12-Sep-2020 : Web page logging

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This is the oldest bit of PHP in my possession, based on something I found on the Web about ten years ago but tweaked by me over the years to suit my purposes.  It logs all accesses to a Web page with the date and time, the IP address of your visitor, and the address of the page being accessed.

Place the code in a file called something.php in a folder somewhere in the path where your Web site is installed, inserting any IP addresses you want excluded from being logged following the # don’t log my own activity comment, and in the same format.  Change the fopen() statement to point to the folder where you want your log files to be written, and create the folder.

Here’s the code:-

* Records all page loads except my own IP addresses
if (getenv (“HTTP_CLIENT_IP”))
$ip = getenv (“HTTP_CLIENT_IP”);
if (getenv (“HTTP_X_FORWARDED_FOR”))
$ip = getenv (“HTTP_X_FORWARDED_FOR”);
if (getenv (“REMOTE_ADDR”))
$ip = getenv (“REMOTE_ADDR”);
$ip = “UNKNOWN”;

$ip = str_pad ($ip , 15);
# pad to 15 chars so log file lines up nicely

# don’t log my own activity – remove the next line if you want to log yours
if ( str_replace(” “, “”, $ip) == “xxx.xx.xx.xxx” ) { return; }
if ( str_replace(” “, “”, $ip) == “yyy.y.yyy.yy” ) { return; }

$page = getenv (“HTTP_REFERER”);
# the page on your site which is accessed

date_default_timezone_set (“Europe/London”);
$logfilename = date (“Ymd”) . “.log”;
# choose your own filename – this makes 20200912.log
$fh = fopen (“./logs/$logfilename” , “a”);
# set your log file folder path here
fwrite ($fh , date (“Y/m/d H:i:s – “) . $ip . ” – ” . $page . “\n”);
return “”;

I think even with limited experience you can probably see what it’s doing.

To test that it’s working okay, make sure your IP address isn’t in the exclusions list – insert an ‘X’ in it or comment out the entire line – then in your browser’s address bar, paste in or type the full URL of your PHP module: http://yourdomain.co.uk/yourpath/yourfilename.php (adjusting the bits in red italics to reflect your setup).  Now cPanel in to your Web space and navigate to your logs folder, then view the file with today’s date, or type it’s full URL into your browser”’s address bar: http://yourdomain.co.uk/yourpath/logs/20200912.log (adjusting the red bits), and it should appear on your screen.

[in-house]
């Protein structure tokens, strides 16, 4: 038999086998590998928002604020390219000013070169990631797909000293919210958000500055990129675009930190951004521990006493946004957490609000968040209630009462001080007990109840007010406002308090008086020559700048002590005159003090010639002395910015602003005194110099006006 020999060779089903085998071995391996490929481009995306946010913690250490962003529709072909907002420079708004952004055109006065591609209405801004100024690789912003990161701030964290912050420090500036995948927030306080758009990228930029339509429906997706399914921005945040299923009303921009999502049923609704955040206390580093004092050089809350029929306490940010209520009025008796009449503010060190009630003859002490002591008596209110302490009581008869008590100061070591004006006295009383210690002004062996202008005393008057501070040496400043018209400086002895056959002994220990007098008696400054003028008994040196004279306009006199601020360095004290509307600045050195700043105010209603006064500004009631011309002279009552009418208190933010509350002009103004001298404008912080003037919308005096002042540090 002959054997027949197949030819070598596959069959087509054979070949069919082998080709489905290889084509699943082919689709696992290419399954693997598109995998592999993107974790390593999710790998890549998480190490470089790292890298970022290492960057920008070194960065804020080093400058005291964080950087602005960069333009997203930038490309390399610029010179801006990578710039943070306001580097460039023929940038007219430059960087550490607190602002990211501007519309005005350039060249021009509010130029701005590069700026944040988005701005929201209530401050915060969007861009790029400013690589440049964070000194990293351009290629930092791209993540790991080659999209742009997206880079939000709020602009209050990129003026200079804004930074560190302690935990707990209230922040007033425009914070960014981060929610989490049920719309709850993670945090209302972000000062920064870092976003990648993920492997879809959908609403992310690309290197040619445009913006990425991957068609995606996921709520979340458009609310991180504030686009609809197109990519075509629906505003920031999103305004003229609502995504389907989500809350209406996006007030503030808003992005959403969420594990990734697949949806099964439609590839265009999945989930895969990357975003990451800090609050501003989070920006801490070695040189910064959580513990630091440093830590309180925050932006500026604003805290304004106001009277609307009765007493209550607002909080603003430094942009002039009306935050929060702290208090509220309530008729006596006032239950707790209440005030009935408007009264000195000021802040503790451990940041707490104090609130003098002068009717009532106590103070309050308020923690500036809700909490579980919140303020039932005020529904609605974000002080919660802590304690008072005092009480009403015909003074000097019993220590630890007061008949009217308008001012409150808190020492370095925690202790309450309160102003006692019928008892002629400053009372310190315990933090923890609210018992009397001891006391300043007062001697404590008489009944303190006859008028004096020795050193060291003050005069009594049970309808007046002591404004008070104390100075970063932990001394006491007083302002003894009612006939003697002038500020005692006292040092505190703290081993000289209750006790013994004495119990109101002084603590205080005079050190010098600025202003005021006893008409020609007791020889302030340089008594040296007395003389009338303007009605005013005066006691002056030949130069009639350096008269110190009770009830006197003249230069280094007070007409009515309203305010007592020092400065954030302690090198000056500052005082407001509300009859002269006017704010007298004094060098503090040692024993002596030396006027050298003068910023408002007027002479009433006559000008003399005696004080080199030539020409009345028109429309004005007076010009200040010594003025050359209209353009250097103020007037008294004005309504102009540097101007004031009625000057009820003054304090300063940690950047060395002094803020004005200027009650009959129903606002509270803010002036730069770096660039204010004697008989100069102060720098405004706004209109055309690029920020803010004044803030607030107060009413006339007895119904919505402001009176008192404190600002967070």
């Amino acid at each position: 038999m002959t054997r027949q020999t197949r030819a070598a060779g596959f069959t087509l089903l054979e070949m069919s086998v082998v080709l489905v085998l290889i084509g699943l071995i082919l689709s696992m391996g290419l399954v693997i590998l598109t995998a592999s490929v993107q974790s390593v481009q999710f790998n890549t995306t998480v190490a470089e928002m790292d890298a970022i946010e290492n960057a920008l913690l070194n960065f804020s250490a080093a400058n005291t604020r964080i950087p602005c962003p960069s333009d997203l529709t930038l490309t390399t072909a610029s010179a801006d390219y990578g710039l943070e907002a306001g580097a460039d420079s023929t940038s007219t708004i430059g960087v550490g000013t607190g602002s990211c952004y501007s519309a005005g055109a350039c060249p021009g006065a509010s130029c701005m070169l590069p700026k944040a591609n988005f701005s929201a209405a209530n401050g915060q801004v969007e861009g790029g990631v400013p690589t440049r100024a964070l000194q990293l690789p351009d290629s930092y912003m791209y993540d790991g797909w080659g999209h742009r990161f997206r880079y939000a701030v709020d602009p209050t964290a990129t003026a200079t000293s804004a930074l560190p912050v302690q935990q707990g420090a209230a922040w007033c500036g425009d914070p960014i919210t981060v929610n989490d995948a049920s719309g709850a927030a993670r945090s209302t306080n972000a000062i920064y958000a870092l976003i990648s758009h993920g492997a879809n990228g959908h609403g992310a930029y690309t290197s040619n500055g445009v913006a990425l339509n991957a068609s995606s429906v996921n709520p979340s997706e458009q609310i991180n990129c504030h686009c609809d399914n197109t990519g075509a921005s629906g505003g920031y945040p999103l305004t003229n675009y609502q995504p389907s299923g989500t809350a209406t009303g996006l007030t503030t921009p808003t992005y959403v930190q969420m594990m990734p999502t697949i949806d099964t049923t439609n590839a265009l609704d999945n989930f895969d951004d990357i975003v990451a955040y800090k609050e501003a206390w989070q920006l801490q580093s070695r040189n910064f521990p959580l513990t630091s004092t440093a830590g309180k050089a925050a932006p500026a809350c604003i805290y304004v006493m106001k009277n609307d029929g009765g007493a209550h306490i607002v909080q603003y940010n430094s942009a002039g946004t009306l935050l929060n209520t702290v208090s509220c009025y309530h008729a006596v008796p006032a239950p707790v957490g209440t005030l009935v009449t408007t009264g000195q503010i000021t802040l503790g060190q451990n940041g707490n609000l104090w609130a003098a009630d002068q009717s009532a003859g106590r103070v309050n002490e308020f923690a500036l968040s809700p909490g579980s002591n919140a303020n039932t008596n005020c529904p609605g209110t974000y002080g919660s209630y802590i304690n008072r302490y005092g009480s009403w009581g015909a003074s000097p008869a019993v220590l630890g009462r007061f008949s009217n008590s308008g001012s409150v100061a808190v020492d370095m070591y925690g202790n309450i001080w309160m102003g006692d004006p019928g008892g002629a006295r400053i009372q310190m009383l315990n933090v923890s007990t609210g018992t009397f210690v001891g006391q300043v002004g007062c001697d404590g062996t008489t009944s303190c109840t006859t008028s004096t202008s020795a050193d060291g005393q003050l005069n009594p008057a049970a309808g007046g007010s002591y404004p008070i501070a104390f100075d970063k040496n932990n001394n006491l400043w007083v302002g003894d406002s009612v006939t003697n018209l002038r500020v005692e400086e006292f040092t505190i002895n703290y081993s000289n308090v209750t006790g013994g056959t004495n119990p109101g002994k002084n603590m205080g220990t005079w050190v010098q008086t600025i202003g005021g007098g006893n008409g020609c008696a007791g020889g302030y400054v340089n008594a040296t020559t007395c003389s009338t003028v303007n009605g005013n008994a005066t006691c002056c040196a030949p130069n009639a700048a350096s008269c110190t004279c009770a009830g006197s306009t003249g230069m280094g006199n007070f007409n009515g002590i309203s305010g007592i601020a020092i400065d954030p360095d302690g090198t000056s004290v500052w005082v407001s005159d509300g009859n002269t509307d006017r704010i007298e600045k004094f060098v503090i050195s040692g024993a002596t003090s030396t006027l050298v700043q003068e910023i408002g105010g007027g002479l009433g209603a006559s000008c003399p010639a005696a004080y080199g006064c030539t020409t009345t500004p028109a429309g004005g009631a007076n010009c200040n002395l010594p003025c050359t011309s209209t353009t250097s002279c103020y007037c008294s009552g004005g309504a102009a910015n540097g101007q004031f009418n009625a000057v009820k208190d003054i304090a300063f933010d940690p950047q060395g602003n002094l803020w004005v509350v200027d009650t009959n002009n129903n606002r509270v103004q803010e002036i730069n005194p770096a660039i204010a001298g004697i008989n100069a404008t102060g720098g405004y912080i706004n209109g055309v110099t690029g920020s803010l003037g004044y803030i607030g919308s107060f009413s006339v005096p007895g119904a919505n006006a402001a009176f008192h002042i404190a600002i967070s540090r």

Is it working?  Good!

You’re now ready to go – you just need to add some HTML which will call the PHP module from any page whose activity you want logged.  I reckon the place where you’ll have the most control over it (see footnote) is in a widget.  You can use an existing one or you can create a new one: if you decide on a new one, select Custom HTML (or your equivalent – my example is for WordPress).  I tend to tack it on to the end of things like page counters, visitor maps, Google Ads, etc, hidden away inside a zero-size <iframe> which doesn’t betray its presence.  Here’s the HTML I use:-

<iframe src=”http://yourdomain.co.uk/yourpath/yourfilename.php” width=”0″ height=”0″></iframe>


You can do away with the <iframe> kludge if you have access directly to the PHP which generates your Web pages.  In WordPress these can be accessed:-